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metal only poison when they exfoliate that they become anti-fouling, and it is only metals and compositions which in exfoliating produce poisons that are effective anti-foulers. Mr. Young, as well as Professor Lewes, give instances in their papers of cases where the galvanic action of the salt water on the copper has been neutralized by iron and zinc protecting bars, and where consequently a great deal of fouling was found on the copper. They both say that when the copper ceased to exfoliate it ceased to be anti-fouling, and they try to deduce from this that it is only the exfoliation which is wanted, not the poisoning. My argument is this, that when the copper exfoliates it produces a poison (oxychloride of copper) which is highly destructive to the lower animal and vegetable life, and that this poison is the active anti-fouler which kills the fouling matter before it can attach itself. Now, if the exfoliation of copper alone prevents fouling, why does not the exfoliation of metallic iron also prevent fouling? I may say that it does so to a very limited extent, but not because it exfoliates, but because by coming into contact with salt water the surface of the iron plate is transformed into rust, which also is to some extent poisonous, but not sufficiently to prevent fouling in any but the coldest climates. Now I think everybody present will bear me out that an iron plate when exposed to the action of salt water for four years will lose at least five times as much of its weight,;'. e. will suffer five times as much exfoliation as a copper or yellow metal plate: if, therefore, exfoliation were the real and true factor which prevents fouling, iron itself should be a much more effective anti-fouler than copper.

Some people may argue that the success often obtained from the use of zinc white and tallow, which cannot be considered in themselves highly poisonous substances, is a proof that after all exfoliation, if not the only, is still an important factor as an anti-fouler. But zinc white and tallow when in contact with salt water become highly poisonous, and their chief merit lies in the poisoning principle. If a mixture of pure vaseline, mixed with chalk, were applied, the exfoliation would be equally good, but I need hardly say that the coating would quickly be covered with fouling matter to such a thickness as to stopthe progress of exfoliation altogether. Exfoliation can only act as an anti-fouler in regard to substances which adhere lightly to a ship's bottom, not in regard to shell which seem to eat into the protective coating till they finally find a firm hold on the bare iron. I may, therefore, say that exfoliation is not an active factor which prevents the adhesion of animal and vegetable life, but a passive agent, which may under circumstances cause the formations which have already adhered to again detach themselves from the ship. For in dealing with the first developments of animal and vegetable life which constitute fouling, we have not a body heavier than water, which, if it does not find a Dtly hard hold to keep on the ship would fall off by itself, but we have a ist insidious animal or plant, which will live on anything that is •ison.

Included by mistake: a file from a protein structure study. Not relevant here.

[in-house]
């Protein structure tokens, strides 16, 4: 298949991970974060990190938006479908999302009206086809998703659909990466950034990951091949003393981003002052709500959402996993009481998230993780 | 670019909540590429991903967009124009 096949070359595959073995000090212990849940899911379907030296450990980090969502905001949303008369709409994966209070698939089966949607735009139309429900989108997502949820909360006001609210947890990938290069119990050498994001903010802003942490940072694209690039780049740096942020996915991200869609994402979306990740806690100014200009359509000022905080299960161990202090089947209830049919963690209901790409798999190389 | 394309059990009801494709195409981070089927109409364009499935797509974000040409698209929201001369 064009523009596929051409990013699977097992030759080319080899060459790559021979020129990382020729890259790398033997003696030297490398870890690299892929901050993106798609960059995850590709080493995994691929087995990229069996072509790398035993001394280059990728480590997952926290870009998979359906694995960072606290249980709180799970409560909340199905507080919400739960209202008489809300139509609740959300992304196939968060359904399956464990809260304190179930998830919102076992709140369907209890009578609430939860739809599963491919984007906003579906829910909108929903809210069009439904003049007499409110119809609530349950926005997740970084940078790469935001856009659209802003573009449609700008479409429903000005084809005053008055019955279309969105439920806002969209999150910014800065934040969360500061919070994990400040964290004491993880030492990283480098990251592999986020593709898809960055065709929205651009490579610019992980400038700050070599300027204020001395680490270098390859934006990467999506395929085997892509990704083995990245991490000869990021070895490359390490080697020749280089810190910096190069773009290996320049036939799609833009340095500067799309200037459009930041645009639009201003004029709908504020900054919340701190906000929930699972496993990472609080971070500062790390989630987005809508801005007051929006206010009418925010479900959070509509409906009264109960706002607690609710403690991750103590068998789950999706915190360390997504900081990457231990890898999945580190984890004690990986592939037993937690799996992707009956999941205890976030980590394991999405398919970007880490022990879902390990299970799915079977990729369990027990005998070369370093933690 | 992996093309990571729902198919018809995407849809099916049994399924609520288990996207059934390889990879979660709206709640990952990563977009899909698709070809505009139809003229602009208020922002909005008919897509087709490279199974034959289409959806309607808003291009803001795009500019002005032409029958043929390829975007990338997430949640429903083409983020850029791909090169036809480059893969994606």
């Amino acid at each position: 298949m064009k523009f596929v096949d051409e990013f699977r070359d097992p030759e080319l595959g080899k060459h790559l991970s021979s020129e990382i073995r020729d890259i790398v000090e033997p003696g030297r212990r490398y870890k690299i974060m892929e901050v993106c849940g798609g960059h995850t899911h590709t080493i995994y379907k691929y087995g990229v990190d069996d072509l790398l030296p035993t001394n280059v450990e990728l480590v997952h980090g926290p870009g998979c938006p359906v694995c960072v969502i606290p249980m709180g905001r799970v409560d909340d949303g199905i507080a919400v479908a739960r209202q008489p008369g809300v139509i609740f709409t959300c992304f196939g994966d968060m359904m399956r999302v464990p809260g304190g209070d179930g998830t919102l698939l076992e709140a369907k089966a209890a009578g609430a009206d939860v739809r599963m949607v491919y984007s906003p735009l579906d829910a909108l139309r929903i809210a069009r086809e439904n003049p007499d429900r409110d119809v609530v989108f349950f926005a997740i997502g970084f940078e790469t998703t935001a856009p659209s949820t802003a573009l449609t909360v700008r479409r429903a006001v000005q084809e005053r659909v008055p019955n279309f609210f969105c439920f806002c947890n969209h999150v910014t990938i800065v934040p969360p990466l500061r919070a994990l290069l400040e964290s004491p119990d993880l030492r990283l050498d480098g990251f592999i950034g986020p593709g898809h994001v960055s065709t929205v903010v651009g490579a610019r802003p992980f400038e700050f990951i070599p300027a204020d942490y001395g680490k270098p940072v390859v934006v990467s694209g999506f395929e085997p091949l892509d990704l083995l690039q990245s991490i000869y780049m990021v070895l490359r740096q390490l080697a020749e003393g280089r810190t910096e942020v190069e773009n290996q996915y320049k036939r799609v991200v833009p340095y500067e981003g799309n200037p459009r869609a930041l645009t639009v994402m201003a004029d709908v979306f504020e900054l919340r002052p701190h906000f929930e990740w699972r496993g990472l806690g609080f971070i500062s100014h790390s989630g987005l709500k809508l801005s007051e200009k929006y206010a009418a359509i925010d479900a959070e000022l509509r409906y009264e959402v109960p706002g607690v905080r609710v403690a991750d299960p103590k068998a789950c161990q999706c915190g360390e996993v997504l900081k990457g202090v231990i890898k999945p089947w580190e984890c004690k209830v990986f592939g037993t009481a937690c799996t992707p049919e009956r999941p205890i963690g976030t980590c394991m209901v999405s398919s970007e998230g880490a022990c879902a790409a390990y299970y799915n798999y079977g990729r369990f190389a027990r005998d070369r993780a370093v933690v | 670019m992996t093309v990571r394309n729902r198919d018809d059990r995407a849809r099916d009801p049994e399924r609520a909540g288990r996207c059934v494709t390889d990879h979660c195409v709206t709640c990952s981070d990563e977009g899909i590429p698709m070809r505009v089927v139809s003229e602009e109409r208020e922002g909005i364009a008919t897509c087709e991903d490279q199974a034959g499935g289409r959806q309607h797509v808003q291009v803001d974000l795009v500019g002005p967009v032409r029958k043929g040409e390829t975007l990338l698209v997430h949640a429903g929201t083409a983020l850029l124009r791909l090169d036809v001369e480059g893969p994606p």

re this, that the anti-fouling substance must

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ned water which destroys all animal in animal unless it absorbs some lly absorbed and must be replaced. thing, as well as in anti-fouling e main sulstance, which, in being per, arsenic and zinc, in sitions, and they must pidity to admit of at the same time of time for which ay now take it as piderahle amount lowest developyou like,